Paleontologists have discovered a new species of fish that lived 95 million years ago.
Scientists from the Institute of Geology at the National Autonomous University of Mexico found the fossil in a quarry in the municipality of Ocozocoautla de Espinosa in the southeastern Mexican state of Chiapas in 2018.
Despite the discovery being three years old, it only recently came to light after the species was described in the British research publication Papers in Palaeontology.
The fish’s most salient characteristic is the presence of numerous spines on its dorsal and anal fins. The fish lacks spines on its pelvic fin, differentiating it from other acanthomorphic fish.
Experts concluded it lived approximately 95 million years ago, during the time of the dinosaurs.
Kleyton Magno Cantalice Severiano and Eduardo Villalobos Segura of the National Autonomous University of Mexico and Bruno Andres of the University of Science and Arts of Chiapas named the new species Choichix alvaradoi.
They chose the name in honor of Mexican academic Jesus Alvarado Ortega, who dedicated his professional life to studying fish fossils found in Mexico.
Not only is the fish a new species, but it is also a new genus — the taxonomic rank above species.
It belongs to the taxon Acanthomorpha, which contains about one third of the world’s modern species of vertebrates.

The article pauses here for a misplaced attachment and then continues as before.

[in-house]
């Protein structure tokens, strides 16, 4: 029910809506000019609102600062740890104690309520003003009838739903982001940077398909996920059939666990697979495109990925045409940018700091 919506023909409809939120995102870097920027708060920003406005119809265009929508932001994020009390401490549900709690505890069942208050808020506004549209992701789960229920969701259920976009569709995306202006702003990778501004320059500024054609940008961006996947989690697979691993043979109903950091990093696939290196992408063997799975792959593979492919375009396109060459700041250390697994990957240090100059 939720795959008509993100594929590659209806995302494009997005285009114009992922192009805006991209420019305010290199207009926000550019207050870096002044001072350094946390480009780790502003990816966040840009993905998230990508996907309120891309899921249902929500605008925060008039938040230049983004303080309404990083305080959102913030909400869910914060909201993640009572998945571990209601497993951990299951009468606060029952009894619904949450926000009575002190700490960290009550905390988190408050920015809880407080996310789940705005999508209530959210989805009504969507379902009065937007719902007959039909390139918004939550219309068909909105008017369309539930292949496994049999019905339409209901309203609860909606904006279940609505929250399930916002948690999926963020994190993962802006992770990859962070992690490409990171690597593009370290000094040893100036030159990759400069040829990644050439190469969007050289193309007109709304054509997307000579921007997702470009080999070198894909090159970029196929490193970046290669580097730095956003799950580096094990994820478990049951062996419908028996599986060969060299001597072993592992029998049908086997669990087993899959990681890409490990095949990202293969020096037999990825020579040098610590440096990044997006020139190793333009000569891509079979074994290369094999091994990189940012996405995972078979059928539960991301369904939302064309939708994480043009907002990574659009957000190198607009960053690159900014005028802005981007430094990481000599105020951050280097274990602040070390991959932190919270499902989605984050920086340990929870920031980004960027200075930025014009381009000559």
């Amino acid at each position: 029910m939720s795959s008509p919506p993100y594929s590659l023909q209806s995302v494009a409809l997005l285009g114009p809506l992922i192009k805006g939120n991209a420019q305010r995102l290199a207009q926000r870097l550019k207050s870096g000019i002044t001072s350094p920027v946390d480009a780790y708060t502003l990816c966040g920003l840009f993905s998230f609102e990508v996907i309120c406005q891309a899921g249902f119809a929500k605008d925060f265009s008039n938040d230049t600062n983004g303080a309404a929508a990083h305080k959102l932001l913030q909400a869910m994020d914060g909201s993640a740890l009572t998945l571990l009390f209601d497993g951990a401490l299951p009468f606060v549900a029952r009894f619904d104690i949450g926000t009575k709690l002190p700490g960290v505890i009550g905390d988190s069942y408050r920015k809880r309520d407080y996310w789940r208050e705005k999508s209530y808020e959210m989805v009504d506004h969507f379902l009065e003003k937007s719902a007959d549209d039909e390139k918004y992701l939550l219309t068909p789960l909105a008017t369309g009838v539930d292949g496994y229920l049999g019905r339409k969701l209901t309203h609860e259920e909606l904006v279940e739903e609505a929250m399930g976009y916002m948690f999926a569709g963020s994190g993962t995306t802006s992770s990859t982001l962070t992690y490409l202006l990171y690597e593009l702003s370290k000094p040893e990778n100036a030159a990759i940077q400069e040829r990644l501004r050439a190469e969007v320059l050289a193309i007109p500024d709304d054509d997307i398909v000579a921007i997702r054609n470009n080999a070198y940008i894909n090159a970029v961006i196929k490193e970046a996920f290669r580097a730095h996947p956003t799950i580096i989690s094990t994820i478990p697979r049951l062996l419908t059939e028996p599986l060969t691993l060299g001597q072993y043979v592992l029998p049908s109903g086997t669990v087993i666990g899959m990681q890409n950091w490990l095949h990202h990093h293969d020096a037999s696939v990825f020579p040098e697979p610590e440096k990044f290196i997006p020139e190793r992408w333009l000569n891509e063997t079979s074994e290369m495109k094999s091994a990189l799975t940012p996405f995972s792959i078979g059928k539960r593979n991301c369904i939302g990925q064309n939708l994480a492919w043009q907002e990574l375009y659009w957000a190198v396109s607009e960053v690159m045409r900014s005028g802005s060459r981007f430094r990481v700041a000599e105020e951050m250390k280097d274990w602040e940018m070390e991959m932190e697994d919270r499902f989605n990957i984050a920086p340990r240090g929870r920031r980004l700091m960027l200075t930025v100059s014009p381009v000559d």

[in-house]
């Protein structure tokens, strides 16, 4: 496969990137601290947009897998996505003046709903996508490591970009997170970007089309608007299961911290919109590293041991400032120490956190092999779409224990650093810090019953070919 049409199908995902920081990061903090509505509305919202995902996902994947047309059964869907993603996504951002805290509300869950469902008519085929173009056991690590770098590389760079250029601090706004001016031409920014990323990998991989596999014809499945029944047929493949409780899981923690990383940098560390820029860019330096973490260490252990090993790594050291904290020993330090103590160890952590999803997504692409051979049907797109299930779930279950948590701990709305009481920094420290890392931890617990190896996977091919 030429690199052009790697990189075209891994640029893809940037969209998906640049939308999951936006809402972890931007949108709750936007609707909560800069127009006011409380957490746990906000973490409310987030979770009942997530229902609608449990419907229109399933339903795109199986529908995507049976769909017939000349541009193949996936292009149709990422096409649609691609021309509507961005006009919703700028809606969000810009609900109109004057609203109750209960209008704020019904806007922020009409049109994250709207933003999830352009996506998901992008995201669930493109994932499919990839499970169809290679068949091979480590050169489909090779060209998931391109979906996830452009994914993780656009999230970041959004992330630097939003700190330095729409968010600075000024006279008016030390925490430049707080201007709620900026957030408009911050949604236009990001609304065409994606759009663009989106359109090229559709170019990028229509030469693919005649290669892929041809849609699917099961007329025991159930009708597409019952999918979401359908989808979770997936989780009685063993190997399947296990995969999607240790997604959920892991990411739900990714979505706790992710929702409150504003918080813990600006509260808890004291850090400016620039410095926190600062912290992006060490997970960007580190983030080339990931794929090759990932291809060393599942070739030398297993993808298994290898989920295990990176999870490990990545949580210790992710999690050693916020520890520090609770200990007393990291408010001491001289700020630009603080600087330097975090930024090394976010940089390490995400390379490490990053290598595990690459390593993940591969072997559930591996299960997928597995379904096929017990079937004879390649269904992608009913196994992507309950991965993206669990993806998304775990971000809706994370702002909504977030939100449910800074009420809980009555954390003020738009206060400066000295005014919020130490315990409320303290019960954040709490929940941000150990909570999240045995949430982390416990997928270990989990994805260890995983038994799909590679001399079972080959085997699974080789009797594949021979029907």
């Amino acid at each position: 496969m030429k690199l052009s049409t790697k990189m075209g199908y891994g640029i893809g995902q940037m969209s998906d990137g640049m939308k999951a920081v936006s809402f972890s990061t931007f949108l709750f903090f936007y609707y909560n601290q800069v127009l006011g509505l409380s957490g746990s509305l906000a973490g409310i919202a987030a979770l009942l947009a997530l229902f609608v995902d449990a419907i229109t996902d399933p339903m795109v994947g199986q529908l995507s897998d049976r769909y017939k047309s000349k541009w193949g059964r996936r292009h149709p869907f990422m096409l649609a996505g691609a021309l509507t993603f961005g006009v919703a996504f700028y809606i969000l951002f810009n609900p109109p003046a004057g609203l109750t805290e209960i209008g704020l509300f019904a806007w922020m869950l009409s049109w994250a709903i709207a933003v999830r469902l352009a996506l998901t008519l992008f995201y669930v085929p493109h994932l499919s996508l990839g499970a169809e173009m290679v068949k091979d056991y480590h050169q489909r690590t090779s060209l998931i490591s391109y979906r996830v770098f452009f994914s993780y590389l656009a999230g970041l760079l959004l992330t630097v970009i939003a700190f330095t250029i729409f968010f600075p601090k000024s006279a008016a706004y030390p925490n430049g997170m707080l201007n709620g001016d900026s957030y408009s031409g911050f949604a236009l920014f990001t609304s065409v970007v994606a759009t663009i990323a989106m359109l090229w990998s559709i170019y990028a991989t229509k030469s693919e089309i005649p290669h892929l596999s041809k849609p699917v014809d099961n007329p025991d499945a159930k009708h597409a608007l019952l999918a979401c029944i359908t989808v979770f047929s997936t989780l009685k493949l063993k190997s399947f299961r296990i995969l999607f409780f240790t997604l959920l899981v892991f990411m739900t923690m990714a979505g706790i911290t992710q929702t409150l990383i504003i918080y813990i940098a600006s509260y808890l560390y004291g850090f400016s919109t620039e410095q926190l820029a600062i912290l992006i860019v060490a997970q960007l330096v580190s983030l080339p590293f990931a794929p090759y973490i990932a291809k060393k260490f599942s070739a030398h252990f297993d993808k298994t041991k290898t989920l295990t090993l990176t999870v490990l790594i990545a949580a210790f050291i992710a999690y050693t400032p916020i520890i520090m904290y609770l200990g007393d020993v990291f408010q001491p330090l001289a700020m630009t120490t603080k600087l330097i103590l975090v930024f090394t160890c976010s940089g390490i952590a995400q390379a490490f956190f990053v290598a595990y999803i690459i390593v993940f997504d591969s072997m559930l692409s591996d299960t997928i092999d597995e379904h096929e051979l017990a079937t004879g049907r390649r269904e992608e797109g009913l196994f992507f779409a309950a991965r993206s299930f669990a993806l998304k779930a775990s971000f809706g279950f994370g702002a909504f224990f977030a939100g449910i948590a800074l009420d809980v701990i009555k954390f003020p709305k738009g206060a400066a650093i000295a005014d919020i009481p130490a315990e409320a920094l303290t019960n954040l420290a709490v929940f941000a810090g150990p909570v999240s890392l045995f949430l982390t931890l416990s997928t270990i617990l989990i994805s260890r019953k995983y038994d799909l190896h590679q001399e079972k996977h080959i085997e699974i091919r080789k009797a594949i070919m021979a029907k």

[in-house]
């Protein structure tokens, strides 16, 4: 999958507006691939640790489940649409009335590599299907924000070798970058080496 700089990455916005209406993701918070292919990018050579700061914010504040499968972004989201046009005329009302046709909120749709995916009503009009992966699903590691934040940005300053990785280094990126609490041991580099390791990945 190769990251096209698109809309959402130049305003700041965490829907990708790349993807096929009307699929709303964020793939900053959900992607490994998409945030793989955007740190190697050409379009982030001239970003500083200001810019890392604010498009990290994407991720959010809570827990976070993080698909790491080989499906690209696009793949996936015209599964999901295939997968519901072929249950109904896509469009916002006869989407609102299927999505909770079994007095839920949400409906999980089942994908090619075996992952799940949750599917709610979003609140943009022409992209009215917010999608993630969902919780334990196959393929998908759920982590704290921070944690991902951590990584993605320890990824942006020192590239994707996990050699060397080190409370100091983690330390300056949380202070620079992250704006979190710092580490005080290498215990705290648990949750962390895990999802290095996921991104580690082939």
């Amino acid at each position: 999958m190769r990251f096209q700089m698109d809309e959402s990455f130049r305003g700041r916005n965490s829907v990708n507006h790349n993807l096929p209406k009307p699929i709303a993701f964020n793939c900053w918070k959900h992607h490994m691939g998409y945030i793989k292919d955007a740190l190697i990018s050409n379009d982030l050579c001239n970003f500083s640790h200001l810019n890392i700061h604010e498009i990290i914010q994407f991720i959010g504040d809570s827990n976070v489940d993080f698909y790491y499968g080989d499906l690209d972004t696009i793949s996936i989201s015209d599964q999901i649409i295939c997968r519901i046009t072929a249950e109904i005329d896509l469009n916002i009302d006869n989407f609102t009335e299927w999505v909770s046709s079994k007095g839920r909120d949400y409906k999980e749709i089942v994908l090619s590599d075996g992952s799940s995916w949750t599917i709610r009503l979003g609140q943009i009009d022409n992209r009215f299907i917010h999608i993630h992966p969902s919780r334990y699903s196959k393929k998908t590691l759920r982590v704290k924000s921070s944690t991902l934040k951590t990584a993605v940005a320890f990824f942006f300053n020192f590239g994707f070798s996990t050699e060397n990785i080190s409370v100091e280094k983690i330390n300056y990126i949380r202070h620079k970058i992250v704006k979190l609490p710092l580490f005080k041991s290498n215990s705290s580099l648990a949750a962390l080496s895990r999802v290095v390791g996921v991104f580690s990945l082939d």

The town where the fish was discovered is a known fossil site in Mexico. Since 2006, scientists have found several fish, plant, crustacean, mollusk and ammonite fossils in the area dating back to the Cenomanian Age — roughly between 100.5 and 93.9 million years ago.
Magno said that several specimens collected in other fossil locations far from Mexico, in countries such as Lebanon, are similar to those found in the El Chango quarry.
Because of this, it is thought that Choichix alvaradoi is the most primitive species within the phylogenetic analysis. Scientists believe the group was in this region prior to the appearance of the Atlantic and Indian oceans, and over time dispersed and diversified toward the Tethys Sea, an ocean of the Mesozoic Era set between the ancient continents Gondwana and Laurasia.
“It was previously believed that the fish had migrated to this part of the Americas,” Magno said in a press statement. “However, we now see that the oldest, most primitive fish were in this region and later diversified across the Tethys Sea.”
Magno said the fish is now located in the National Fish Collection of the National Autonomous University of Mexico. There, it is protected and available to anyone who wishes to study it.
(Edited by Ali McCadden and Kristen Butler)